by Catherine Solmes
Molly Parker has built her reputation on playing strong female characters, often in challenging films. She brings an almost unconscious elegance and intelligence to each role, whether it’s a working-class pregnant South Londoner, a crippled Prairie girl during the Second World War, the spoiled socialite girlfriend of an aspiring politician, or a widow stranded in the frontier town of Deadwood.
Born on June 14, 1972 and raised on what she has referred to as “a hippie farm” in Pitt Meadows, British Columbia, Parker discovered she had a passion for acting while she was a teenager. Though she had been training in ballet since she was three years old – including three years with the Royal Winnipeg Ballet – she decided to pursue acting at 16 years old. Her actor uncle introduced her to his agent and over the next few years she won a number of small roles in television series and movies-of-the-week.
After graduating from high school, she used her acting bursaries and scholarships to enroll in a three-year course at the Gastown Actors’ Studio in Vancouver. Parker also took supplementary voice and singing lessons and continued to act, appearing on episodes of Neon Rider, The Outer Limits and The Highlander. In 1995 she was cast as Glenn Close’s daughter in the Emmy Award-winning television movie Serving in Silence and was nominated for a Gemini Award for her performance in another television movie, Paris or Somewhere.
But it was Kissed, released in 1996, which really set Parker’s career into overdrive. A cinematographer friend approached her about auditioning for a role in the low-budget feature film that he was working on, and she agreed to meet with the director Lynne Stopkewich. The two hit it off immediately, and she was cast in the role of Sandra Larson, a poetic and complex girl whose increasingly obsessive desire to be close to death develops into necrophilia. Parker was able to portray Sandra as an eminently sympathetic character, challenging the natural instinct of audiences to regard her as sick or weird. Kissed opened to rave reviews at both the Toronto International and Vancouver International film festivals. Much of the praise received by the film was for Parker’s performance. Entertainment Weekly called her “a real find, with a hungry avidity reminiscent of Debra Winger in her prime.” Variety hailed her “sexy, moody screen presence.” Her performance was described as “compelling,” “invigorating,” “breathtaking” and “virtually luminescent.” Considering the shocking subject matter of the film, the unadulterated praise for it is even more impressive.
Kissed won Best Canadian Feature, Special Jury Citation at the 1996 Toronto International Film Festival, and Parker was awarded the 1997 Genie Award for Best Actress. Within days of its release in the U.S., her phone began ringing off the hook. Fox-TV quickly cast her as the lead in their adaptation of Dean Koontz’s Intensity, and Jodie Foster’s Egg Pictures invited her to audition for a role in their new film, Waking Up the Dead. It would become Parker’s first big-budget American feature film. She was cast as the socialite girlfriend of a congressional candidate and appeared alongside Billy Crudup, Jennifer Connelly and Janet McTeer. Around the same time, she signed with the powerful William Morris talent agency in Los Angeles, which represents superstars such as Arnold Schwarzenegger and Drew Barrymore, and was featured on the cover of Variety magazine.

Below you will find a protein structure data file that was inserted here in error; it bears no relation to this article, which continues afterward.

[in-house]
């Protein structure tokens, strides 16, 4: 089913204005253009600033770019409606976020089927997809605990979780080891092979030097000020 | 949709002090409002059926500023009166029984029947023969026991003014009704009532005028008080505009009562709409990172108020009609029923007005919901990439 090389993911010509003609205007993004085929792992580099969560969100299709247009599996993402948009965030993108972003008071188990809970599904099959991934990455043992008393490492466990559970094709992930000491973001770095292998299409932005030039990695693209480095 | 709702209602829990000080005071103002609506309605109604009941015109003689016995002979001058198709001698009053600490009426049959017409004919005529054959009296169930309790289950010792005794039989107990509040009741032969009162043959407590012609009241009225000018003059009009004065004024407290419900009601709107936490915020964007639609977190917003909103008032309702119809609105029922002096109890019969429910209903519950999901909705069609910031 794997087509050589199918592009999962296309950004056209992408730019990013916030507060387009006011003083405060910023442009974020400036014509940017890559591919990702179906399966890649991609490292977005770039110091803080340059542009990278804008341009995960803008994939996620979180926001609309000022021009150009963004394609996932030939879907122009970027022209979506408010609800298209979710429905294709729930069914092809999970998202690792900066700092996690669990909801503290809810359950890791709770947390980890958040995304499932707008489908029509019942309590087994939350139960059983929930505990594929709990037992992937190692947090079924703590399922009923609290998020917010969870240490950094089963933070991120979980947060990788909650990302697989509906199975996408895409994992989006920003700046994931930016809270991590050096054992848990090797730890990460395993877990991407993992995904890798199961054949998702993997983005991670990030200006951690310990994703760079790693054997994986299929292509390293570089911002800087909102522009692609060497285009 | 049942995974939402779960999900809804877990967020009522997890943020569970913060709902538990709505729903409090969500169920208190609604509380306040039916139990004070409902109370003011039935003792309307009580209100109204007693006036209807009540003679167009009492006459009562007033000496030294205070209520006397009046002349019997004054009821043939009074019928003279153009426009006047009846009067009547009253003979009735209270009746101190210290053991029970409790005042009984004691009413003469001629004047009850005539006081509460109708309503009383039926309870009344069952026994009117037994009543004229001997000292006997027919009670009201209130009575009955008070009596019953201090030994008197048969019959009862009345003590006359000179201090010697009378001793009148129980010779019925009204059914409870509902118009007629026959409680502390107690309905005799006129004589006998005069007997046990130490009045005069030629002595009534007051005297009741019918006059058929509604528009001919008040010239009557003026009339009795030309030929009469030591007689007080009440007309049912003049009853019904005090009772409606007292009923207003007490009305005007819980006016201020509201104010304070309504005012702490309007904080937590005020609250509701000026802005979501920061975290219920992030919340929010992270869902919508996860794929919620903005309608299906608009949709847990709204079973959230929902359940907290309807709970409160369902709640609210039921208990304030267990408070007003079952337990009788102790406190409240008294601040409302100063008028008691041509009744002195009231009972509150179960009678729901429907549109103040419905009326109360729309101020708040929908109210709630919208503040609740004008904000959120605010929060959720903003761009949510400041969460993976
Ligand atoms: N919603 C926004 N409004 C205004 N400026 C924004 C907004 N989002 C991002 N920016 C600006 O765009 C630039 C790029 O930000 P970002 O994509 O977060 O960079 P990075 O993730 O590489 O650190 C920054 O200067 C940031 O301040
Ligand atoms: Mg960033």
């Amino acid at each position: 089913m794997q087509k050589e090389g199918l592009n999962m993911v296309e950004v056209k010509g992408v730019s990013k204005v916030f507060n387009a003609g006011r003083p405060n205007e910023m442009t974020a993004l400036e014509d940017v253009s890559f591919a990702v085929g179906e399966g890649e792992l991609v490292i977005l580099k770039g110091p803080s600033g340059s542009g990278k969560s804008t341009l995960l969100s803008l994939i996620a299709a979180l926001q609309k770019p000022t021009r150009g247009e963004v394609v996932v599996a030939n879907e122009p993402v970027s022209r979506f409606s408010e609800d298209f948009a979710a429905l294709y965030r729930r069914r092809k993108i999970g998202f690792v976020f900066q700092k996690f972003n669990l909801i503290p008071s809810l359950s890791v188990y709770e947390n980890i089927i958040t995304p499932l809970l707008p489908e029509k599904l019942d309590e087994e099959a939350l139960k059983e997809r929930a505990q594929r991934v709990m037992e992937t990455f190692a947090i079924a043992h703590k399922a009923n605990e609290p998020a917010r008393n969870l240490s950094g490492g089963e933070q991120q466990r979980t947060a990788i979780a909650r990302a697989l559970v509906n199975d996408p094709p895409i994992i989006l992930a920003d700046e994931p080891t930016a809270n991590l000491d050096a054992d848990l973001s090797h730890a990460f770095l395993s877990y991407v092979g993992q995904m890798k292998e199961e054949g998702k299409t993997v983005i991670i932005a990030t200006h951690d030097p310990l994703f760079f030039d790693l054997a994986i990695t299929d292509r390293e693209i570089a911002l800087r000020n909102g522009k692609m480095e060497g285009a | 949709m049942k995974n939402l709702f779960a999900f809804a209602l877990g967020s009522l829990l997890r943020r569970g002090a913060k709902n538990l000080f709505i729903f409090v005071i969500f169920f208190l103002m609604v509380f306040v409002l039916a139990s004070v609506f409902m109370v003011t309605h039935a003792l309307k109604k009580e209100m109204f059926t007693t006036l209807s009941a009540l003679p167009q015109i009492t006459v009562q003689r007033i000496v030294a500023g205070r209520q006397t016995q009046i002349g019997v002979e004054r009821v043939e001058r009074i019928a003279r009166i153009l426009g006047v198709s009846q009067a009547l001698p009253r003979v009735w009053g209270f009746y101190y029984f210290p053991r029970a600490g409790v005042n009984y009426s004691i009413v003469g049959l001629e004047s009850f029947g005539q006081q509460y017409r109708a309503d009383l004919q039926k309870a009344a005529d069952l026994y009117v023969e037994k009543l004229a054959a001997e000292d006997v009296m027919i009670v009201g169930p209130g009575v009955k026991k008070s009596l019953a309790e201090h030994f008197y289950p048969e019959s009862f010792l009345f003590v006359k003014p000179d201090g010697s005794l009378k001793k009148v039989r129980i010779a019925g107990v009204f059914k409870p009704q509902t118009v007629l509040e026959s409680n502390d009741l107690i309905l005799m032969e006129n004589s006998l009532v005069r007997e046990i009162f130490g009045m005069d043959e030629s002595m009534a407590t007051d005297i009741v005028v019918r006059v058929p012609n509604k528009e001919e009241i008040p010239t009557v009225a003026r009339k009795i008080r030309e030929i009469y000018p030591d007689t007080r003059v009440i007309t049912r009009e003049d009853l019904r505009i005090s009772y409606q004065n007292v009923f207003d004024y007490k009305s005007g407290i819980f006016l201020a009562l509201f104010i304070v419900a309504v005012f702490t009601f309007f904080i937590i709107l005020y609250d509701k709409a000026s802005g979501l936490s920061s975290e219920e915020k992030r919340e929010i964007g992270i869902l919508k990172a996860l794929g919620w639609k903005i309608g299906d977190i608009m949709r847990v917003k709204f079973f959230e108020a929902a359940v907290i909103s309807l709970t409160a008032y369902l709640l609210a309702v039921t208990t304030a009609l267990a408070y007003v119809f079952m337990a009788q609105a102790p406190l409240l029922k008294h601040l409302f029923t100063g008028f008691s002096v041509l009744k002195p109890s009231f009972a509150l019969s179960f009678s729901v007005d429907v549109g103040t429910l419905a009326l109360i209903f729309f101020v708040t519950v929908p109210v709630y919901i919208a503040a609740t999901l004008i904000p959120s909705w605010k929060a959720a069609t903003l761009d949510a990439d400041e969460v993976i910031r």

As her performance in Kissed generated buzz around the world, Parker continued to work steadily, appearing in Canadian films such as Good Things Too, The Chain and Hard Core Logo, and on American television, in movies such as Contagious, Under Heaven and Titanic.
In 1998, Parker signed on to the cast of CBC-TV’s quirky six-part sitcom Twitch City, playing Hope, the eternally optimistic girlfriend of Don McKellar`s Curtis, an agoraphobic couch-potato living in Toronto’s Kensington Market. As Hope, she provided an essential oasis of stability for the show, which was otherwise populated by oddballs and weirdos. With Twitch City, she was able to show off her comedic skills, in contrast to the intense roles on which she had been building her reputation.
The following year brought Parker three dream roles in three very different films, all of which were featured at the 1999 Toronto International Film Festival. In Canadian writer/director Jeremy Podeswa’s evocative The Five Senses, she played a woman whose young daughter goes missing. In English director Michael Winterbottom`s bleak Wonderland, she played one of three lonely, working-class South London sisters. And in Istvan Szabo`s epic Sunshine, she portrayed a Hungarian Jew married to Ralph Fiennes. Each film garnered its own critical acclaim and the buzz around Parker continued to increase.